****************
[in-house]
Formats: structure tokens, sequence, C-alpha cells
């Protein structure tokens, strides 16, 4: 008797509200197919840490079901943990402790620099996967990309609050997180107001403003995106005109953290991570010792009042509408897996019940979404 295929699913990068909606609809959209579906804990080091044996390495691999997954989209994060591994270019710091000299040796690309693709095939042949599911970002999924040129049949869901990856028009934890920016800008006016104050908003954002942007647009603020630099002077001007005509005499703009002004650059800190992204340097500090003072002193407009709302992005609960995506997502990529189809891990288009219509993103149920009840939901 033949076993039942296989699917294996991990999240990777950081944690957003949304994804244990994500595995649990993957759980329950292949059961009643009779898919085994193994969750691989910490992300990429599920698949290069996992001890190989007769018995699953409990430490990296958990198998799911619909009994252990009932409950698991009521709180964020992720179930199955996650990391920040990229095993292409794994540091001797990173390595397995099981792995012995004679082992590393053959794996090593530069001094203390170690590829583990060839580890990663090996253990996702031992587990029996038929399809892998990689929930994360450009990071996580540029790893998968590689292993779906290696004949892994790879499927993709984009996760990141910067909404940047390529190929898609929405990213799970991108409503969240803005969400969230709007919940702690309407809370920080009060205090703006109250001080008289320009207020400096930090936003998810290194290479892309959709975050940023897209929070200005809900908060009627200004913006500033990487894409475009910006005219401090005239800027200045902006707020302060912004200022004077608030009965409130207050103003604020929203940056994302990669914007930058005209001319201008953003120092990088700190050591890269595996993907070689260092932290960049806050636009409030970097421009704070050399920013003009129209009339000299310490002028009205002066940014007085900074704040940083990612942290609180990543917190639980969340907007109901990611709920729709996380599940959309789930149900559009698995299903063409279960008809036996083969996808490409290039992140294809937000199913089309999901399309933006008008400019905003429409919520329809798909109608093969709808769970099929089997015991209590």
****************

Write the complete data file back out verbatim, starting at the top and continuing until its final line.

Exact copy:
[in-house]
Formats: structure tokens, sequence, C-alpha cells
């Protein structure tokens, strides 16, 4: 008797509200197919840490079901943990402790620099996967990309609050997180107001403003995106005109953290991570010792009042509408897996019940979404 295929699913990068909606609809959209579906804990080091044996390495691999997954989209994060591994270019710091000299040796690309693709095939042949599911970002999924040129049949869901990856028009934890920016800008006016104050908003954002942007647009603020630099002077001007005509005499703009002004650059800190992204340097500090003072002193407009709302992005609960995506997502990529189809891990288009219509993103149920009840939901 033949076993039942296989699917294996991990999240990777950081944690957003949304994804244990994500595995649990993957759980329950292949059961009643009779898919085994193994969750691989910490992300990429599920698949290069996992001890190989007769018995699953409990430490990296958990198998799911619909009994252990009932409950698991009521709180964020992720179930199955996650990391920040990229095993292409794994540091001797990173390595397995099981792995012995004679082992590393053959794996090593530069001094203390170690590829583990060839580890990663090996253990996702031992587990029996038929399809892998990689929930994360450009990071996580540029790893998968590689292993779906290696004949892994790879499927993709984009996760990141910067909404940047390529190929898609929405990213799970991108409503969240803005969400969230709007919940702690309407809370920080009060205090703006109250001080008289320009207020400096930090936003998810290194290479892309959709975050940023897209929070200005809900908060009627200004913006500033990487894409475009910006005219401090005239800027200045902006707020302060912004200022004077608030009965409130207050103003604020929203940056994302990669914007930058005209001319201008953003120092990088700190050591890269595996993907070689260092932290960049806050636009409030970097421009704070050399920013003009129209009339000299310490002028009205002066940014007085900074704040940083990612942290609180990543917190639980969340907007109901990611709920729709996380599940959309789930149900559009698995299903063409279960008809036996083969996808490409290039992140294809937000199913089309999901399309933006008008400019905003429409919520329809798909109608093969709808769970099929089997015991209590």